• Current trend is to use distributed VCS, such as Mercurial and Git. Idea is to provide each developer with its own repo which he can commmit with main repo where developers later 'push' their changes. Mercurial has good windows tools (including free VS plugin), git has worse one AFAIK, but it will surely change.

All of them don't store DB scheme automatically, but this can be forced in your development process by saving your scheme in a file and committing it to repo.

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Git, Mercurial and Bazaar come highly recommended.

Mercurial is basically Git with some small implementation changes, and a pure python implementation, which means you can closely tie in mercurial with scripts.

Why I choose mercurial above git for our workplace is because it's a lot simpler for a new person to pick up. One command.

I haven't used Bazaar myself, but I read it's very nice.

If you're considering SVN because "I don't need the distributed part": the modern VCSes are not only distributed, but much much more elegant in functionality. They are thought out properly.

SVN has a lot of issues in it's implementation, including the messy .svn subfolders in every project's folder, so basically if you just mv folder1 folder2, you're doomed with SVN.

If you're not too used to the unix way, I'd highly recommend Mercurial, it's very easy to pick up.

BTW don't take my word for it, have a look at this talk: http://www.youtube.com/watch?v=4XpnKHJAok8

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thats a bit biased isn't it if Linus created it? – Earlz Oct 16 '09 at 17:37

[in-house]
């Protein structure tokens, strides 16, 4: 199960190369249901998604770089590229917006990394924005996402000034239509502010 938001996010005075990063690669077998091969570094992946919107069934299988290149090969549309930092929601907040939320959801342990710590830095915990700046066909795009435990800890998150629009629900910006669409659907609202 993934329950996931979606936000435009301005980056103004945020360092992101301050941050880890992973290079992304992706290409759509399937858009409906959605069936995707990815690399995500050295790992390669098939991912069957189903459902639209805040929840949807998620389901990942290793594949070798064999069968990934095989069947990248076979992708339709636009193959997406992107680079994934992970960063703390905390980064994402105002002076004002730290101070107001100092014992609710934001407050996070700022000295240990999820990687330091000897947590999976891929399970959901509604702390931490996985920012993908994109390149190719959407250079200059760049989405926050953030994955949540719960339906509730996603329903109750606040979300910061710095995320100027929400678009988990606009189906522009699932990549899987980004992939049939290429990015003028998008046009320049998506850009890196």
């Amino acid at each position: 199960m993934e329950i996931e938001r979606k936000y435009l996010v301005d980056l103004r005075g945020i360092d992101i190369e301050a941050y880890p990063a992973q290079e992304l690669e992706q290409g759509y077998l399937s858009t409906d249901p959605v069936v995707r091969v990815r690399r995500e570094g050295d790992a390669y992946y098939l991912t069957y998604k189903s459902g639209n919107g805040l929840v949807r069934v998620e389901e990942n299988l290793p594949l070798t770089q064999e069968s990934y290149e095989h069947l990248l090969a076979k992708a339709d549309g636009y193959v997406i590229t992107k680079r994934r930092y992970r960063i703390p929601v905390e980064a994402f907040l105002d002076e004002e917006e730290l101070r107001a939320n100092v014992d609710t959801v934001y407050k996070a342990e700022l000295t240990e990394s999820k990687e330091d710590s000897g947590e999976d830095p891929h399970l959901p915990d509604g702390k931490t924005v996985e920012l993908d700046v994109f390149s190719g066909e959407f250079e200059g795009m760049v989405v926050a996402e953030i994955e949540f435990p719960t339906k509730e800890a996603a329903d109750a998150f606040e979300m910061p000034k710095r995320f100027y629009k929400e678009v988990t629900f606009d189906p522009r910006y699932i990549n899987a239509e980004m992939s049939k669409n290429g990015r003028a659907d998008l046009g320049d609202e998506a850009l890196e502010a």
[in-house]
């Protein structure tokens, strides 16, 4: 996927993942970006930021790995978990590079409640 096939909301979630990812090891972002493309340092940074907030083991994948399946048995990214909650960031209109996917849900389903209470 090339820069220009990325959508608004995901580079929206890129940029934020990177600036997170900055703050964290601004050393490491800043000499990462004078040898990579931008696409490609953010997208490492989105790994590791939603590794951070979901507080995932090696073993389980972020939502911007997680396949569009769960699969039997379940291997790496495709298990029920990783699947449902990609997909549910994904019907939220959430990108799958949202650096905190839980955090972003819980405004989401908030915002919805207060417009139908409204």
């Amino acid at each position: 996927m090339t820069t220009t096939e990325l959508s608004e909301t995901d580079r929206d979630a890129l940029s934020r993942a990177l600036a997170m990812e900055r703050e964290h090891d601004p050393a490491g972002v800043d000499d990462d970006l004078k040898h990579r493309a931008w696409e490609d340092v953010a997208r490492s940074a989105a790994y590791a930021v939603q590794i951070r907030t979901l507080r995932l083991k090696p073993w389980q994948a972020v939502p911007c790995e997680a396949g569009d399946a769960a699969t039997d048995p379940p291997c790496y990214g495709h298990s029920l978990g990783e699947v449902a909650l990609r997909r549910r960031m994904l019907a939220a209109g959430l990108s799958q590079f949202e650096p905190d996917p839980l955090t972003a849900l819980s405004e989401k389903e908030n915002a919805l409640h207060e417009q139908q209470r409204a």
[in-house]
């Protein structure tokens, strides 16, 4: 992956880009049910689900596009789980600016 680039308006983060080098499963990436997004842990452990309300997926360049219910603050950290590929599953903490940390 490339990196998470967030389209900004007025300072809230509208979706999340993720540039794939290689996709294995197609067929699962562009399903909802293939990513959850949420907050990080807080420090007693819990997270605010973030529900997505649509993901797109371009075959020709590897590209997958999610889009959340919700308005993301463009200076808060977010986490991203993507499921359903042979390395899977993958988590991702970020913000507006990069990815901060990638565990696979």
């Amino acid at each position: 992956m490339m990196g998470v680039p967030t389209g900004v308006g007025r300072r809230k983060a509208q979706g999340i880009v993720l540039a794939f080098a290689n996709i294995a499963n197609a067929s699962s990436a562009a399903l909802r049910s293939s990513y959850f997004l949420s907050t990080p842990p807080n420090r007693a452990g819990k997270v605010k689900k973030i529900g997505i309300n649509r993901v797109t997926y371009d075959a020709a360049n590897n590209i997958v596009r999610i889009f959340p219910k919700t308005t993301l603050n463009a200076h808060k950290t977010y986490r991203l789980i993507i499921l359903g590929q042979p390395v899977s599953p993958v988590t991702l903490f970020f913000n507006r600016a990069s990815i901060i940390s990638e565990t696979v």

Oh so many times I've messed up various svn repos by moving / copying directories. Mercurial / GIT is a god send! – Kimble Oct 16 '09 at 18:17
@earlz: that doesn't mean he's not right :) – Prody Oct 19 '09 at 23:52

in my opinion for small scale and ease of use, svn is your best bet. There are great ui tools for it, and it works well.


If you are willing to do a little learning, distributed version control is quickly becoming a tool of choice for developers.

Even if you are not developing in a distributed environment, the design of distributed source control systems is a natural fit for individuals working alone and for individuals collaborating.

Most distributed version control systems also handle merging and branching much better than svn, because those operations are so fundamental to distributed version control, but the net effect is it's better for everyone.

I'd recommend git (msysGit on windows), mercurial (TortoiseHg makes a great explorer addin), and Fossil as an awesome lightweight alternative.

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Since you have used SVN for 3 years don't you think that you have enough data to convince your manager to use SVN? Get details about VSS here and show him the comparison.

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Ok, He's decided I can try whatever I want to. If it works decently, then he doesn't have a problem with it now that I got the database backups going. So I think I'll try subversion simply because it'll be a breeze to get running..

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I won't weigh in on the choice of VCS, but what we did for SQL version control was to do automated scripting of all database objects three times a day and then check that in. You can script to separate files per DB, or separate files per object or whatever. The database changes in development were not always tied to a specific feature branch - they are usually driven from a separate development DBA perspective working with multiple developer's needs, and typically aren't ever going to be rolled back or merged or whatever.

We also did this for production servers, although production changes usually consisted of performance tweaks and parameter changes to administrative tasks.